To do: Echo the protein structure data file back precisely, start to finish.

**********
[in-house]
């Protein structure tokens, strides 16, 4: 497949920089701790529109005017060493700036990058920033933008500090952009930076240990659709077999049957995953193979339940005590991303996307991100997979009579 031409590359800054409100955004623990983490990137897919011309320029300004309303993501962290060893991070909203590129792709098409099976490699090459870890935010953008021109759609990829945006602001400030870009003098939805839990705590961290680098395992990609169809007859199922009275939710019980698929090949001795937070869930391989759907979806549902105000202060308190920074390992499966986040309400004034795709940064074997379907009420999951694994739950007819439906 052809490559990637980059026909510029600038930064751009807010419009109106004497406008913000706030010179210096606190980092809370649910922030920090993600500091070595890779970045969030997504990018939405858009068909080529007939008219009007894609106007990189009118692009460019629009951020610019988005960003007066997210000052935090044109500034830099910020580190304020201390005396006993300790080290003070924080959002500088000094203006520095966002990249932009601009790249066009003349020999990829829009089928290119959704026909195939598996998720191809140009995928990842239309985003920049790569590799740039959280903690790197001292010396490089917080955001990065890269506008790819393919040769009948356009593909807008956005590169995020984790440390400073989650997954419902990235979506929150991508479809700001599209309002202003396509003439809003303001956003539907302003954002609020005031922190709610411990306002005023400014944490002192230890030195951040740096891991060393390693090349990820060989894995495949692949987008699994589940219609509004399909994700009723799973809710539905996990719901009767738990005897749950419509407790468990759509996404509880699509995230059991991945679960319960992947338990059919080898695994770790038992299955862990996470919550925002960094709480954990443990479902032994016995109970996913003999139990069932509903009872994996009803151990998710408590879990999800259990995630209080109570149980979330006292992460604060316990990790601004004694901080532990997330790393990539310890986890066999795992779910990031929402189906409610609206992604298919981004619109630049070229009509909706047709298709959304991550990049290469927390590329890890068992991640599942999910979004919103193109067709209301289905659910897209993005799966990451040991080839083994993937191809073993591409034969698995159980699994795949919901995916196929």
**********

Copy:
[in-house]
């Protein structure tokens, strides 16, 4: 497949920089701790529109005017060493700036990058920033933008500090952009930076240990659709077999049957995953193979339940005590991303996307991100997979009579 031409590359800054409100955004623990983490990137897919011309320029300004309303993501962290060893991070909203590129792709098409099976490699090459870890935010953008021109759609990829945006602001400030870009003098939805839990705590961290680098395992990609169809007859199922009275939710019980698929090949001795937070869930391989759907979806549902105000202060308190920074390992499966986040309400004034795709940064074997379907009420999951694994739950007819439906 052809490559990637980059026909510029600038930064751009807010419009109106004497406008913000706030010179210096606190980092809370649910922030920090993600500091070595890779970045969030997504990018939405858009068909080529007939008219009007894609106007990189009118692009460019629009951020610019988005960003007066997210000052935090044109500034830099910020580190304020201390005396006993300790080290003070924080959002500088000094203006520095966002990249932009601009790249066009003349020999990829829009089928290119959704026909195939598996998720191809140009995928990842239309985003920049790569590799740039959280903690790197001292010396490089917080955001990065890269506008790819393919040769009948356009593909807008956005590169995020984790440390400073989650997954419902990235979506929150991508479809700001599209309002202003396509003439809003303001956003539907302003954002609020005031922190709610411990306002005023400014944490002192230890030195951040740096891991060393390693090349990820060989894995495949692949987008699994589940219609509004399909994700009723799973809710539905996990719901009767738990005897749950419509407790468990759509996404509880699509995230059991991945679960319960992947338990059919080898695994770790038992299955862990996470919550925002960094709480954990443990479902032994016995109970996913003999139990069932509903009872994996009803151990998710408590879990999800259990995630209080109570149980979330006292992460604060316990990790601004004694901080532990997330790393990539310890986890066999795992779910990031929402189906409610609206992604298919981004619109630049070229009509909706047709298709959304991550990049290469927390590329890890068992991640599942999910979004919103193109067709209301289905659910897209993005799966990451040991080839083994993937191809073993591409034969698995159980699994795949919901995916196929």